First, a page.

UN's peacekeeping powers is clear-cut. Everything depends on the circumstances. This is why it has been and will be so

We will all be able to blame the United Nations for being ineffectual, weak-toothed, anti-Israel or anti-Arab, and thus of no good to the world community. It really is quite convenient that we possess such a scapegoat. If we didn't, we would have to invent one. difficult for the world body to bring lasting peace to Lebanon. First, the five permanent veto members have to agree on what is to be done -- or, at least, not disagree. Second, UN peacekeepers may be very constrained. The resolution authorizing "all necessary action" is actually quite vague in its instructions about where and when force might be used by blue-helmeted troops if HezbollahIsraeli fighting resumes. Above all, even a large UN operation would find it impossible to crush Hezbollah, let alone the Israeli Defense Forces, should either side resume belligerencies. When the foe is weak, the UN can be strong (Sierra Leone, East Timor). But if the players are willful and powerful, it can only hope for a fragile peace to continue. More than that we cannot expect. And the subtle, cynical truism? The United Nations is a scapegoat for the failures of the leading governments to agree or to act. After all, it was not the UN that failed the peoples of the Balkans in the early

LETTER TO THE EDITOR Kantipur Publications Pvt. Ltd. Kantipur Complex, Subidhanagar P. B. No. 8559, Kathmandu; Nepal Phone: 4480100, Fax: 977-1-4466320, e-mail:

Glib talking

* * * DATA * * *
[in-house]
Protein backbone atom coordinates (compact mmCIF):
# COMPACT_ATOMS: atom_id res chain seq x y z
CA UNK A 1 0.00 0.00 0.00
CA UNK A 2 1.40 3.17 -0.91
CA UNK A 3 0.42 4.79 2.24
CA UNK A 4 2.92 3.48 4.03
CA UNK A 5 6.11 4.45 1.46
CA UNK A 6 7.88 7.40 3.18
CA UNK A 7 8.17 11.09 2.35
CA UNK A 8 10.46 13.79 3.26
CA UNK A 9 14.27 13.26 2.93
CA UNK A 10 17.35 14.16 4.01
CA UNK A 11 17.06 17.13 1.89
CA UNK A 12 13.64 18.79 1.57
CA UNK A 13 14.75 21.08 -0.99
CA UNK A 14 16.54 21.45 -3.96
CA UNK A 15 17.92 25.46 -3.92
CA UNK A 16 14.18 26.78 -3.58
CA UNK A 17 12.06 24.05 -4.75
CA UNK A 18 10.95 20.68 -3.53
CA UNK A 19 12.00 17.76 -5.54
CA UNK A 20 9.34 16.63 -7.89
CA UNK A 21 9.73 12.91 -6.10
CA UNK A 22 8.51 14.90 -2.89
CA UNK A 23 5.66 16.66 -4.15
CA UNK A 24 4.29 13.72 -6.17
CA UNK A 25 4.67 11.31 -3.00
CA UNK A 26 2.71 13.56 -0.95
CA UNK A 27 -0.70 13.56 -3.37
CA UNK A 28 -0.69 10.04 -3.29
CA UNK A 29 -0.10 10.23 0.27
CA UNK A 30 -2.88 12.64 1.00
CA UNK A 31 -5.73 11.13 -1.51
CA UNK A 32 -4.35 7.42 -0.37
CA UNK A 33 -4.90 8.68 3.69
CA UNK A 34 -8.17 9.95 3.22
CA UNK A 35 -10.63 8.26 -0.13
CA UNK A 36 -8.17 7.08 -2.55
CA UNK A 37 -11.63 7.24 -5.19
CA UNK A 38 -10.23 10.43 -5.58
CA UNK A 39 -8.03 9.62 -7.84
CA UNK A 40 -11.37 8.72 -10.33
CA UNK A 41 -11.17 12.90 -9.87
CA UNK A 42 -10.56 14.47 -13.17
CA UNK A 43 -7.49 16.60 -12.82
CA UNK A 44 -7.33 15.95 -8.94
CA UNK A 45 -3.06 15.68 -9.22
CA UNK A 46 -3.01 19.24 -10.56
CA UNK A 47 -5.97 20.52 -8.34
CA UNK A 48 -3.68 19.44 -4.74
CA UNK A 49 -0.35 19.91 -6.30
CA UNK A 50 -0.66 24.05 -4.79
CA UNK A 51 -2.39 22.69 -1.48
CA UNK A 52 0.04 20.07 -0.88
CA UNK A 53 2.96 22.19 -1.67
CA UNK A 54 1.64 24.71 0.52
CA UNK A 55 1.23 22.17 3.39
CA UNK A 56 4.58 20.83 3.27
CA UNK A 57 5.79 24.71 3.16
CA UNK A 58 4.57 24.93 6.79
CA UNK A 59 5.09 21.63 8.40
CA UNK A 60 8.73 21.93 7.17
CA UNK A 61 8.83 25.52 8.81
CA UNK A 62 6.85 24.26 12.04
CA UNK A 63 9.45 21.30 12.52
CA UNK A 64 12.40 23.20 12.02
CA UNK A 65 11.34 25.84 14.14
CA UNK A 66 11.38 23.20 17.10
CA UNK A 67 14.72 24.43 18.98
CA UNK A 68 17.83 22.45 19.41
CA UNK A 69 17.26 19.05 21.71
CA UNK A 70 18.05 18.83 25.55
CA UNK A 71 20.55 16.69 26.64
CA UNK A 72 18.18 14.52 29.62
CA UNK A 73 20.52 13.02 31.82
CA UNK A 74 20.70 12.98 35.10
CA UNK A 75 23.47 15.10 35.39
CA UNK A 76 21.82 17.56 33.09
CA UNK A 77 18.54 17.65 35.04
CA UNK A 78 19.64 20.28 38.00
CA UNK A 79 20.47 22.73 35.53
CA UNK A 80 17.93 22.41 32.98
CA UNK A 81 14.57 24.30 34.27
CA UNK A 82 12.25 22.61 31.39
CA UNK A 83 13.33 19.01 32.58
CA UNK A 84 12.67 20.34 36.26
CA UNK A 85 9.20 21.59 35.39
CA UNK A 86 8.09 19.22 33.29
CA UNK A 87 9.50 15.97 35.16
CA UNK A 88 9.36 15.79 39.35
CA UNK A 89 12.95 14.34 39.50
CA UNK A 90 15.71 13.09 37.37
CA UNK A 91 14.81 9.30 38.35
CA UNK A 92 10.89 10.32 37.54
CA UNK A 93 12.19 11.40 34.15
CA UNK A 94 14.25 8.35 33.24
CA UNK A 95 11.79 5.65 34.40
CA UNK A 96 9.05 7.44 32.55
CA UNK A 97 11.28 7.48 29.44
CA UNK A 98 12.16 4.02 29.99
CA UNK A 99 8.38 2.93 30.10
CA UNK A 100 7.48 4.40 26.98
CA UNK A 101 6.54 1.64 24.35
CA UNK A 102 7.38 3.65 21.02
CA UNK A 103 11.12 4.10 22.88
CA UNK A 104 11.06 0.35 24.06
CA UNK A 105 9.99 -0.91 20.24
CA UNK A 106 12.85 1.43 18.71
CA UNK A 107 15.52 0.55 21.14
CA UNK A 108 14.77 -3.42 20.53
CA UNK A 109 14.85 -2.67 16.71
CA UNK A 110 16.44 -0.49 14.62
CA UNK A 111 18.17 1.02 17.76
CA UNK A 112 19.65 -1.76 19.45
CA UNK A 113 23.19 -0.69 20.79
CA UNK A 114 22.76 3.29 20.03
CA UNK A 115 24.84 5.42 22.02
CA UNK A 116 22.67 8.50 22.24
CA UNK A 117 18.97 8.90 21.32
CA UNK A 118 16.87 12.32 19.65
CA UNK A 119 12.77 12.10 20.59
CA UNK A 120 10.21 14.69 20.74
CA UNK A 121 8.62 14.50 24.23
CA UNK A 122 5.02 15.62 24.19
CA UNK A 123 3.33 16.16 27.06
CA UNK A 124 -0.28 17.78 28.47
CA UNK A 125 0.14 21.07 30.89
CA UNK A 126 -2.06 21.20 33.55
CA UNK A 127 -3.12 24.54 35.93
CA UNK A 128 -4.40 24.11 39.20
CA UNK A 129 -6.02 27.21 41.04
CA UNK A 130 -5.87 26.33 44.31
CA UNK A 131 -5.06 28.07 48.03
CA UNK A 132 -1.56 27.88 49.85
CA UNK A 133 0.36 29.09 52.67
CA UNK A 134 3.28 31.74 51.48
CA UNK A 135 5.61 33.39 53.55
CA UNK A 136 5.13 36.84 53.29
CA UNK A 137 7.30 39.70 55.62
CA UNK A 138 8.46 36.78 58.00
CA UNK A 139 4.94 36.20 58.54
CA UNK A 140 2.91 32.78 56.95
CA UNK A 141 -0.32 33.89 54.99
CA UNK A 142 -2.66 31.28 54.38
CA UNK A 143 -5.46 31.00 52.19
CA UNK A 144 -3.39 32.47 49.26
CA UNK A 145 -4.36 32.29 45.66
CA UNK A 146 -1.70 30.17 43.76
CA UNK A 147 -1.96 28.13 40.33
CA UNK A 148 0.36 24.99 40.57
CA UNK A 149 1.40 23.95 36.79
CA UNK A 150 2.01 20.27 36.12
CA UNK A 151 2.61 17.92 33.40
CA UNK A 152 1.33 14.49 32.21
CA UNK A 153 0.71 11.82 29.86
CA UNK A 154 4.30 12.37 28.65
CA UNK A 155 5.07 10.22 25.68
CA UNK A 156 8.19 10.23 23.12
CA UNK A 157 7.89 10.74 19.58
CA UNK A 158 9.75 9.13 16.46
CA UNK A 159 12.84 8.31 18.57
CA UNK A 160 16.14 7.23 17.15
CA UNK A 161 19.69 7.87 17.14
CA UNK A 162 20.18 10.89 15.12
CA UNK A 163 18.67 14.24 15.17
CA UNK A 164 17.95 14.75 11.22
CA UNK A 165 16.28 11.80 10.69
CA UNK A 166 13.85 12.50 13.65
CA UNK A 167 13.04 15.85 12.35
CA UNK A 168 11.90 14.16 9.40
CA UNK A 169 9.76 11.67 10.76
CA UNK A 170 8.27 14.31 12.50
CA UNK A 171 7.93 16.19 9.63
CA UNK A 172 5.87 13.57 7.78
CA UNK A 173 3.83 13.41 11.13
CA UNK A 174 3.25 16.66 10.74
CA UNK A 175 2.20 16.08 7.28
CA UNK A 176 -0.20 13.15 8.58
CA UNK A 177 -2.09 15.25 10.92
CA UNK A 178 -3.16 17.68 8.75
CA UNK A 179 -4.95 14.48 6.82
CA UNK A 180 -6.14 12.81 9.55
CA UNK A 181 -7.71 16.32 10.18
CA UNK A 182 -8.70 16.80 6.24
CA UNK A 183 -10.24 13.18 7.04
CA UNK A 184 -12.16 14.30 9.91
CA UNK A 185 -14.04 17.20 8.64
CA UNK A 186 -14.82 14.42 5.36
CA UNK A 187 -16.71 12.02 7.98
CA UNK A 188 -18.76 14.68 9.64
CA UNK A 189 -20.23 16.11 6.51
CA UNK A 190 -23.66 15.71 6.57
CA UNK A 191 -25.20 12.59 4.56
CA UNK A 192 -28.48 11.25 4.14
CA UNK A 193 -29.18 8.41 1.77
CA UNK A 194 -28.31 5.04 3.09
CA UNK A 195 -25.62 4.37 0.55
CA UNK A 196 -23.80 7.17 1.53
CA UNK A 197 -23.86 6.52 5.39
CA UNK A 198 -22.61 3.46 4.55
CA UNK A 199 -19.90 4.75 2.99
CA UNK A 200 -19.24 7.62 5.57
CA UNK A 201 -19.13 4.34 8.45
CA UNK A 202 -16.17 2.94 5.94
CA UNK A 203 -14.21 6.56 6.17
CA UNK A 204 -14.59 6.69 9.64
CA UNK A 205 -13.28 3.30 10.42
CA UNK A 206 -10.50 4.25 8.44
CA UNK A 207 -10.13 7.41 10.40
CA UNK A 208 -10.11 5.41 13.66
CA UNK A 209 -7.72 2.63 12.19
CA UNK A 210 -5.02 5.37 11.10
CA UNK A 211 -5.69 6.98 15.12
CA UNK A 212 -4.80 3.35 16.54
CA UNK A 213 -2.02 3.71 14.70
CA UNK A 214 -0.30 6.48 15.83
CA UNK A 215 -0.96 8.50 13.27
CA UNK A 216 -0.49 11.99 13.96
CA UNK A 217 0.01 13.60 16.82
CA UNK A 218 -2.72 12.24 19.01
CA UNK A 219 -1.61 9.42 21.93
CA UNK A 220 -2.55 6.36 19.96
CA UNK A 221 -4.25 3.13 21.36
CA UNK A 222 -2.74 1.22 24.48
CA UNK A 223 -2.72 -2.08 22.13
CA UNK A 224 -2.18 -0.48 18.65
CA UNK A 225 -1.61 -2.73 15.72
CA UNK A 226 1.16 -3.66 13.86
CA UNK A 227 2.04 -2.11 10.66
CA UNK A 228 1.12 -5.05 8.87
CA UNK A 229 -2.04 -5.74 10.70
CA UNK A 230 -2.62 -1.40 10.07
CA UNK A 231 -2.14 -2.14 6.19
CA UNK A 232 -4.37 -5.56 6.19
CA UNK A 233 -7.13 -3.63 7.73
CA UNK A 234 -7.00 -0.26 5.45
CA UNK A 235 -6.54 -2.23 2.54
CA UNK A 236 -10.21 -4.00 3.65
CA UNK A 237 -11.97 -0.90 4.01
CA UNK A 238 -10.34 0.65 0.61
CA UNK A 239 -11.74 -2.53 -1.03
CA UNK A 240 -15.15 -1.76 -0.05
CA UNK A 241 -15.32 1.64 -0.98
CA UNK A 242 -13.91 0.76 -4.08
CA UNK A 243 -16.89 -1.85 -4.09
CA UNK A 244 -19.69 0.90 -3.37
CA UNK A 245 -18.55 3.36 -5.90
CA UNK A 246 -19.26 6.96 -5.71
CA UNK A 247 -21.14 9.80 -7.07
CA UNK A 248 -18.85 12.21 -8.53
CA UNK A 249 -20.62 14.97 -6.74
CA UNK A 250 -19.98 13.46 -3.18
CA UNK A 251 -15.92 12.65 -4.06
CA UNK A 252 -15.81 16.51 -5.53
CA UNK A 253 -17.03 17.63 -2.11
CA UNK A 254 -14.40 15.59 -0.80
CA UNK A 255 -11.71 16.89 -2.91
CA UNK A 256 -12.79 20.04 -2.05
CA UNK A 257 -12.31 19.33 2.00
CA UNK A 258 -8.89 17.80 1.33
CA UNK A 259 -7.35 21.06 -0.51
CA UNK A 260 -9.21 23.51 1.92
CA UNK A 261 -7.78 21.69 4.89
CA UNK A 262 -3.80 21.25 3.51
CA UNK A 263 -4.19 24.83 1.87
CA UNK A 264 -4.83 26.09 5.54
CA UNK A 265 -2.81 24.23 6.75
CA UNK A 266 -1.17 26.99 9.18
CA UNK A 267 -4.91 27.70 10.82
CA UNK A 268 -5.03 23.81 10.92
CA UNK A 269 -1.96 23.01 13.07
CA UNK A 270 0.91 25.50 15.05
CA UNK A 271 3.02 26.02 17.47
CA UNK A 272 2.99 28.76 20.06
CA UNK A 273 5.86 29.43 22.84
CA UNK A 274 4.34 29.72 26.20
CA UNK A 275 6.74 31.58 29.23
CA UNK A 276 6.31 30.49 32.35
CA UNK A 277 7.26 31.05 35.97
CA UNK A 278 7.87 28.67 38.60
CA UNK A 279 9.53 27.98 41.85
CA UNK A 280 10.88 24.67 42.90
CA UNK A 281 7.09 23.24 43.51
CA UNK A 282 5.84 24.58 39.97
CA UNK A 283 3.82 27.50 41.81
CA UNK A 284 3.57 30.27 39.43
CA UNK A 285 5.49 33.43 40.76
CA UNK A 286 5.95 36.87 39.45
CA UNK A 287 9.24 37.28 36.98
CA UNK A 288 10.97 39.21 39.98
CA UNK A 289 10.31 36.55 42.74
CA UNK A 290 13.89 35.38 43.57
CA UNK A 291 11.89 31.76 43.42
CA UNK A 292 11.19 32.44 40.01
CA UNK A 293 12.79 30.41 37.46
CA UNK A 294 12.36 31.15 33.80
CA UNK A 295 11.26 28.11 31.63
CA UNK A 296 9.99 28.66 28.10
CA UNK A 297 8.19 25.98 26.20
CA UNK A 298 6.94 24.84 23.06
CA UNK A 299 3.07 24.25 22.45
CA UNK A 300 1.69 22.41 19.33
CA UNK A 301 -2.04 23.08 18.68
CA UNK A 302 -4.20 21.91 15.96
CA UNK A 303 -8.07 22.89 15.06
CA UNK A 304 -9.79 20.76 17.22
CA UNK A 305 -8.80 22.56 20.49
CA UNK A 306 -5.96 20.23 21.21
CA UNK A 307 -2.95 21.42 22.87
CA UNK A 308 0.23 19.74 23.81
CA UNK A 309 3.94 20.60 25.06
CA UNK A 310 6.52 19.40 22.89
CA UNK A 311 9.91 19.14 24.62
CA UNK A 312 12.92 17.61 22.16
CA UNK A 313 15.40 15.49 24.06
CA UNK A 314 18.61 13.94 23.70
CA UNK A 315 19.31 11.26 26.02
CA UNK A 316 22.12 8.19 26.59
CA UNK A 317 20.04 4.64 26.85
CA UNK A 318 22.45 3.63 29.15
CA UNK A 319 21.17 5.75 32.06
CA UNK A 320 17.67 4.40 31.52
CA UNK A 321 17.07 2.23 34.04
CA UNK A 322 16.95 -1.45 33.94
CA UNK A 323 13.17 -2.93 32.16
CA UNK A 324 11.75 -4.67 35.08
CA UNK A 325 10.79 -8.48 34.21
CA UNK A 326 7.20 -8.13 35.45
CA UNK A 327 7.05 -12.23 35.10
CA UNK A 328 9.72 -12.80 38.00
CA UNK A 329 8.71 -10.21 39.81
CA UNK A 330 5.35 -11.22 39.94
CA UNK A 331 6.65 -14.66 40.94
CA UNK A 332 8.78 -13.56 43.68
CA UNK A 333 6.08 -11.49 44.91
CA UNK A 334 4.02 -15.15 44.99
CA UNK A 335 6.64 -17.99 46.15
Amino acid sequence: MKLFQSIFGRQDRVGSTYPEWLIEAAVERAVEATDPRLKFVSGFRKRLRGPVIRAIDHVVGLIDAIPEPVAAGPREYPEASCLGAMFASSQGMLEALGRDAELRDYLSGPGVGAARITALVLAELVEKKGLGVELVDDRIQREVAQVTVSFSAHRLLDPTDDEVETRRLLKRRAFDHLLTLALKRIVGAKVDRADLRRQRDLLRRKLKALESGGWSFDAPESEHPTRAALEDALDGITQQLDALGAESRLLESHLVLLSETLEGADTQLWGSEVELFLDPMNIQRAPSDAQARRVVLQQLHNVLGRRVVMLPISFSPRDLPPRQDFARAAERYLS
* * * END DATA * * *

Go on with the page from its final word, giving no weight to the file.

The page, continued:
I too agree with Rabindra Paudel that if raising voice against the unfair traditions and atrocities is glib talking, then we agree to it. Salik Shah supports the way NA ruled the civilians with the barrel of the gun following the order of a tyrannical and despot king. I wonder if he would have the same views in case his sister might have been detained illegally, tortured, raped and later murdered in the army barrack, the way it happened with minor Maina Sunuwar. I sincerely request Abhiskh Basnyat and Salik Shah to go through the report published in Kantipur Daily dated August 30,2006 and the same in an issue of Nepali times regarding the merciless killing of Maina Sunuwar. The writer duo will certainly get the answers why NA is accused of feudal behavior and is unpopular among the majority of Nepali people. I strongly support the views expressed by Isha Rai in her letter that it is very easy to dream enjoying the comfort of Tokyo and Washington.Ground-level realities are quite different from what the writers in foreign lands think. How can they justify that Madhesi had been denied of entry into the NA during its 238 years of history. If it isn't feudalism, what is it? The case of Maina Sunuwar is not just an